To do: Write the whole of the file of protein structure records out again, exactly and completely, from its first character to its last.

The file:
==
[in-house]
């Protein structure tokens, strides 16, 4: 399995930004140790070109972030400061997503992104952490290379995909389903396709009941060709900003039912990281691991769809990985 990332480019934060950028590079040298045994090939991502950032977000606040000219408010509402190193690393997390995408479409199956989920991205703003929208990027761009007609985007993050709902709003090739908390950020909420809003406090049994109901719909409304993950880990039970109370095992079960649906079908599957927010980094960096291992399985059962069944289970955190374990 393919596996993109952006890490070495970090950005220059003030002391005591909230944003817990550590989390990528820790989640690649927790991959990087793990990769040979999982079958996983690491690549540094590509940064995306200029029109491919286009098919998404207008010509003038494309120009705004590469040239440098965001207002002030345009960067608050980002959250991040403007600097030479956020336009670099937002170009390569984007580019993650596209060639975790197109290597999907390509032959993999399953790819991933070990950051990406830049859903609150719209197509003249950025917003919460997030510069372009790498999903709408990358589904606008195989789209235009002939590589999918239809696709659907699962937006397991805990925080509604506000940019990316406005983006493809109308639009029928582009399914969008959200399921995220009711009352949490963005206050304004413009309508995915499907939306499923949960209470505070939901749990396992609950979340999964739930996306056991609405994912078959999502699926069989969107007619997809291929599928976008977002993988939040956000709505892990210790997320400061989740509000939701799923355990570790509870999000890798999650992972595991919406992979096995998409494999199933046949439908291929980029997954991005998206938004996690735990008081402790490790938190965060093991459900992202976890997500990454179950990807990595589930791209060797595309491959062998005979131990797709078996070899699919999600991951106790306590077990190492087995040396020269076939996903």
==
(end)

[in-house]
């Protein structure tokens, strides 16, 4: 399995930004140790070109972030400061997503992104952490290379995909389903396709009941060709900003039912990281691991769809990985 990332480019934060950028590079040298045994090939991502950032977000606040000219408010509402190193690393997390995408479409199956989920991205703003929208990027761009007609985007993050709902709003090739908390950020909420809003406090049994109901719909409304993950880990039970109370095992079960649906079908599957927010980094960096291992399985059962069944289970955190374990 393919596996993109952006890490070495970090950005220059003030002391005591909230944003817990550590989390990528820790989640690649927790991959990087793990990769040979999982079958996983690491690549540094590509940064995306200029029109491919286009098919998404207008010509003038494309120009705004590469040239440098965001207002002030345009960067608050980002959250991040403007600097030479956020336009670099937002170009390569984007580019993650596209060639975790197109290597999907390509032959993999399953790819991933070990950051990406830049859903609150719209197509003249950025917003919460997030510069372009790498999903709408990358589904606008195989789209235009002939590589999918239809696709659907699962937006397991805990925080509604506000940019990316406005983006493809109308639009029928582009399914969008959200399921995220009711009352949490963005206050304004413009309508995915499907939306499923949960209470505070939901749990396992609950979340999964739930996306056991609405994912078959999502699926069989969107007619997809291929599928976008977002993988939040956000709505892990210790997320400061989740509000939701799923355990570790509870999000890798999650992972595991919406992979096995998409494999199933046949439908291929980029997954991005998206938004996690735990008081402790490790938190965060093991459900992202976890997500990454179950990807990595589930791209060797595309491959062998005979131990797709078996070899699919999600991951106790306590077990190492087995040396020269076939996903």